From Woodbury Langdon1
Portsmouth [New Hampshire] April 18, 1796. “I conceive it will be necessary for you to have the original note which I hold against Michael Wentworth deceased, in order to settle matters with Mr. Edward Goold.2 I intended to have left it with you on my return from Philadelphia, but forgot it when I was with you last.…”
ALS, Hamilton Papers, Library of Congress.
1. Langdon was a Portsmouth, New Hampshire, merchant, a former member of the Continental Congress, and an unsuccessful Republican candidate for Congress in 1796.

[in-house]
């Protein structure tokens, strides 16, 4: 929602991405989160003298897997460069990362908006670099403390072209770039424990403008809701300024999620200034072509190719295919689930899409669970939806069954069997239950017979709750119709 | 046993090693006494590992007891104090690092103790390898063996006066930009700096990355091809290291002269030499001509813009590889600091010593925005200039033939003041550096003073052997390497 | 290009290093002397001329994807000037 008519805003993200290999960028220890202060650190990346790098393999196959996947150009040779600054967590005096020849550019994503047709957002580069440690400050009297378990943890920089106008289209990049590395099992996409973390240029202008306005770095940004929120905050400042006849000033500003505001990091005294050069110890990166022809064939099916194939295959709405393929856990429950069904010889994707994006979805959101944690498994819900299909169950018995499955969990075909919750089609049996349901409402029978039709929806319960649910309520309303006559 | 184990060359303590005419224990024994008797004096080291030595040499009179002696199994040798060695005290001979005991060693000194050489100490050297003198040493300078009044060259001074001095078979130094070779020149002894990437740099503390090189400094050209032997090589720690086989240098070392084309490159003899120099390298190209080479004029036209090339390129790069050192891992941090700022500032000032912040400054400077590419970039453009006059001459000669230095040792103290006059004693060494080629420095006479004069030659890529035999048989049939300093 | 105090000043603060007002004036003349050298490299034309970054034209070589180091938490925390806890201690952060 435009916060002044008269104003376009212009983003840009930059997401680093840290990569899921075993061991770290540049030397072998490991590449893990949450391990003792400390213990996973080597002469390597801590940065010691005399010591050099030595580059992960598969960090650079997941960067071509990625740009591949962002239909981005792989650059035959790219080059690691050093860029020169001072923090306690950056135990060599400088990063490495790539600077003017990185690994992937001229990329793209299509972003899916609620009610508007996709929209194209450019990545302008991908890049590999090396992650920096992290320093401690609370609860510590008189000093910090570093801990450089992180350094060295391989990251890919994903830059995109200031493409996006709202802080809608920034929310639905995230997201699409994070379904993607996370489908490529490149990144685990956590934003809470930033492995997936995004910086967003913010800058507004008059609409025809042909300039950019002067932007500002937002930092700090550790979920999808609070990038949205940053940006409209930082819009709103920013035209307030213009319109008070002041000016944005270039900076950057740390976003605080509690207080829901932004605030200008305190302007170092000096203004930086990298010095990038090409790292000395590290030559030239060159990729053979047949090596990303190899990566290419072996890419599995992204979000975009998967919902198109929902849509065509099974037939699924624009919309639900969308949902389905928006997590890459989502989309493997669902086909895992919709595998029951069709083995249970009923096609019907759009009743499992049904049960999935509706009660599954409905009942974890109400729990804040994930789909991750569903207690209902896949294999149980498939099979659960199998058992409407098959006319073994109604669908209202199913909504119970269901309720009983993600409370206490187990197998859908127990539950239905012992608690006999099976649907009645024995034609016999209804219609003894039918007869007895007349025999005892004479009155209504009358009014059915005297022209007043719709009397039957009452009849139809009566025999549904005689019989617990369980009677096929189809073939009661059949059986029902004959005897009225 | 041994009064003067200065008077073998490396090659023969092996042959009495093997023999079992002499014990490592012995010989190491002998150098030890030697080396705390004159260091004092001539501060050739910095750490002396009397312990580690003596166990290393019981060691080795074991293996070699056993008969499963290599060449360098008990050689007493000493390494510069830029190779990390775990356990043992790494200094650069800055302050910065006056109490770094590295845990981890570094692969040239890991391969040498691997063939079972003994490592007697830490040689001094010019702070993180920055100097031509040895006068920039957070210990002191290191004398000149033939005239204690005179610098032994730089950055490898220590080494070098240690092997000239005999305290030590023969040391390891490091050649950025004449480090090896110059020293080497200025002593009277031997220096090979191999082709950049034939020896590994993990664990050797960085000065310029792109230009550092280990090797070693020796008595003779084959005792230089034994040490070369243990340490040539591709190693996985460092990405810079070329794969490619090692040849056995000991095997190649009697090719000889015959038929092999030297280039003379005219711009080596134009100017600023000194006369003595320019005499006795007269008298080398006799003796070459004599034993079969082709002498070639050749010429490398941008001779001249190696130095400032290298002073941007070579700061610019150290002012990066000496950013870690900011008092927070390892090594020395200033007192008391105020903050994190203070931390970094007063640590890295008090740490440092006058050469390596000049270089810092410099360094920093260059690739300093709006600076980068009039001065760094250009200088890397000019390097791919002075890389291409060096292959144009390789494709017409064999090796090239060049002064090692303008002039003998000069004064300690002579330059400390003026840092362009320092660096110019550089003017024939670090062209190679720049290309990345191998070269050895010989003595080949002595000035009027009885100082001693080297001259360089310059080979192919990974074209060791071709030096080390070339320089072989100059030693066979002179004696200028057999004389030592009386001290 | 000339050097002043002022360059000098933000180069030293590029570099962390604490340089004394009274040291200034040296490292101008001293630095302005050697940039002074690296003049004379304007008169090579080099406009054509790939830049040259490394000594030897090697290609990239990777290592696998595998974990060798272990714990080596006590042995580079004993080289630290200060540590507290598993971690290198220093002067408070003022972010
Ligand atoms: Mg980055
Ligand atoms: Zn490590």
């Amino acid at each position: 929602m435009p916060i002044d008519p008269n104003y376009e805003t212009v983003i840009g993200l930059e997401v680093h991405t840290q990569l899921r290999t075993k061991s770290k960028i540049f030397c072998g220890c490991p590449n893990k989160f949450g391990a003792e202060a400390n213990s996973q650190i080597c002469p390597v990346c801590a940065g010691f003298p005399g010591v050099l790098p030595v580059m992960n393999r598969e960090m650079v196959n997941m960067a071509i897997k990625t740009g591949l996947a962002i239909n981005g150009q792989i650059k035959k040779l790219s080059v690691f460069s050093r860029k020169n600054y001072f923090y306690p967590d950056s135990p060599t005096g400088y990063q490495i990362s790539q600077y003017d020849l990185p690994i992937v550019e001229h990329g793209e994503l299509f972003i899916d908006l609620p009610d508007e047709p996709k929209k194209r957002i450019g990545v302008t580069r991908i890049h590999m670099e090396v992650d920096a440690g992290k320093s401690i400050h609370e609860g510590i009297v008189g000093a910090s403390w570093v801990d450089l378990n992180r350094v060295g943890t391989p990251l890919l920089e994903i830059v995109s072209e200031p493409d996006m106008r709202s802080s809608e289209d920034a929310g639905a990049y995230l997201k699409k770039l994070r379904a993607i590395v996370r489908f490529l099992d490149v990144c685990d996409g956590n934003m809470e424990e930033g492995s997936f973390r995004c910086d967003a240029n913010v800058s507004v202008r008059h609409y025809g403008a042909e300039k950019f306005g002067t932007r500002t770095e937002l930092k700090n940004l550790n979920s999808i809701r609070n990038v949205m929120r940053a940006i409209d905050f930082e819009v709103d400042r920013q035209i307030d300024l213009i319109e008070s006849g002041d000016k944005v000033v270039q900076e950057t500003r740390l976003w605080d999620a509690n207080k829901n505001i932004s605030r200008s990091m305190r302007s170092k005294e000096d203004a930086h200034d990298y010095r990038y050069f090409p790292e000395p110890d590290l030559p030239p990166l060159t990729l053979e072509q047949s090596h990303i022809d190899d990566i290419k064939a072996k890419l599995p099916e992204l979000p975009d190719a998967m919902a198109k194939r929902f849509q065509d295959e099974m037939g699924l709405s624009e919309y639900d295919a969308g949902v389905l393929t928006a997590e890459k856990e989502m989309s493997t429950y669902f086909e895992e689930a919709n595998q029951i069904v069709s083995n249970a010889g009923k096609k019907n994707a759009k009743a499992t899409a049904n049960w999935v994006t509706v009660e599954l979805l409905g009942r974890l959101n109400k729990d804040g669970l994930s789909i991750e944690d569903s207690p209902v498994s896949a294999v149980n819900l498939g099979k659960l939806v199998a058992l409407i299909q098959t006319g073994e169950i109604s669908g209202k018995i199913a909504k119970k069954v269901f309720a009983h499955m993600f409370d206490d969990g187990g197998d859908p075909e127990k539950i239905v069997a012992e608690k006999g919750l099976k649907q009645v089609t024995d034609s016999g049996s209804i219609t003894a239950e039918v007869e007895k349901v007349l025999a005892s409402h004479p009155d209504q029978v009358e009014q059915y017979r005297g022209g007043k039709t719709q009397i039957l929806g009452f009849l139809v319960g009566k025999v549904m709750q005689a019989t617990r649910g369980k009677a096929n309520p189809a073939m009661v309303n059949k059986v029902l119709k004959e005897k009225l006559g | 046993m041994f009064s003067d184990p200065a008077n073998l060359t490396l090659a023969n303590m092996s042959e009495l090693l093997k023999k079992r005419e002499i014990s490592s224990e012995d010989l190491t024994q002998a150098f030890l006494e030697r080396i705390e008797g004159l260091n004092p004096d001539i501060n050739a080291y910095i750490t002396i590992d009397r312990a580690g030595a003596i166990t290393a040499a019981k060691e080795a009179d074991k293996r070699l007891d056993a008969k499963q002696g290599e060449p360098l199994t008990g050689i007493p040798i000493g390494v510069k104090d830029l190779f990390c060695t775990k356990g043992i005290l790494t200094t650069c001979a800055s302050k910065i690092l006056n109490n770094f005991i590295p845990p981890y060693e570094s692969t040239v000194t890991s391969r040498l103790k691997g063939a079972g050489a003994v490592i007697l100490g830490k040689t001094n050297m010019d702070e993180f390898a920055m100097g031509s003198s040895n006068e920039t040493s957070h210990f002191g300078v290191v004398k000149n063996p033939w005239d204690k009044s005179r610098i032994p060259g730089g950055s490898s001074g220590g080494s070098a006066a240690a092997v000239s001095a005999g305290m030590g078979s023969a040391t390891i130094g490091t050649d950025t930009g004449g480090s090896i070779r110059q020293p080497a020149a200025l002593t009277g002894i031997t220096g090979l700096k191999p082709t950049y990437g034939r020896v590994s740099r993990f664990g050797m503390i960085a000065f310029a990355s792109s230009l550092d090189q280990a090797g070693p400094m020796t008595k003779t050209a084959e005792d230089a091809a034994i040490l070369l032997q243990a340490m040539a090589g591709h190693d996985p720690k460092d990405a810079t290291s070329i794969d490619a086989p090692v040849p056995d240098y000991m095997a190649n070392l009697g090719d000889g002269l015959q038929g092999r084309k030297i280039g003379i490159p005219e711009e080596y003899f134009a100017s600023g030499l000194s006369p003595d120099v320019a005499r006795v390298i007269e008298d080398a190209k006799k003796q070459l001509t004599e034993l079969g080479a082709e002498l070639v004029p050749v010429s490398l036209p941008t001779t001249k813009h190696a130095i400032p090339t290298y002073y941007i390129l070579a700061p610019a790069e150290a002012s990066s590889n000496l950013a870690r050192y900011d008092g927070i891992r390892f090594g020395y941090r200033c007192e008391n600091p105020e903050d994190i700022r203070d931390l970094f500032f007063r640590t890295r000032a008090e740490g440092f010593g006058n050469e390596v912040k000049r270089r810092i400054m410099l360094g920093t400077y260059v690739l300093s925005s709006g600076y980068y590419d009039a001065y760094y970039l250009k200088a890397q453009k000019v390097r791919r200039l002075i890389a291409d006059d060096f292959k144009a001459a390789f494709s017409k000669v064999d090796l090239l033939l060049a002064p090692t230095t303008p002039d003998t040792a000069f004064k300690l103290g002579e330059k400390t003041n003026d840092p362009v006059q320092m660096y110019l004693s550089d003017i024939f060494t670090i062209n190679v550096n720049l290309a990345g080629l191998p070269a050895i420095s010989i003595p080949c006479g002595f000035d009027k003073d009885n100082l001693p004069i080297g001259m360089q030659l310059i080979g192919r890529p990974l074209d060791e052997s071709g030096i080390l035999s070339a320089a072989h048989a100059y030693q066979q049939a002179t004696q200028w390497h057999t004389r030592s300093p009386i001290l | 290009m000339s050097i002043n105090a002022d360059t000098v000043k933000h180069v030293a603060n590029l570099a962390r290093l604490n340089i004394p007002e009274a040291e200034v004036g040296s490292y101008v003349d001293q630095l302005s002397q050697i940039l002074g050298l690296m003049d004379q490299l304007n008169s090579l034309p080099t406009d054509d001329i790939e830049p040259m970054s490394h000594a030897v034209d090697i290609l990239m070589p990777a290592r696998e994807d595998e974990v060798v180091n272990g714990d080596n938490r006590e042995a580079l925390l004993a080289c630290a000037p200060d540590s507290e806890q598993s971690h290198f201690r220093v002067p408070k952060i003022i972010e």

2. This refers to the New York Supreme Court case between John Langdon, Woodbury Langdon’s brother, and Edward Goold, as administrator of the estate of Michael Wentworth, deceased. Goold was a New York City merchant and land speculator. Wentworth, a native of England, had come to America in 1767, lived in Portsmouth, where he married the widow of Governor Benning Wentworth, and died in New York on September 25, 1795. The case, in which H acted as attorney for the plaintiff, was heard on May 7, 1796, in New York (MS Minutes of the New York Supreme Court, January 19–November 5, 1796 [Hall of Records, New York City]). On October 5, 1797, H made the following entry in his Cash Book, 1795–1804: “received of Woodbury Langdon in cause v. Gould 81.16” (AD, Hamilton Papers, Library of Congress). See also H’s Law Register, 1795–1804, 98 (D, partially in H’s handwriting, New York Law Institute, New York City).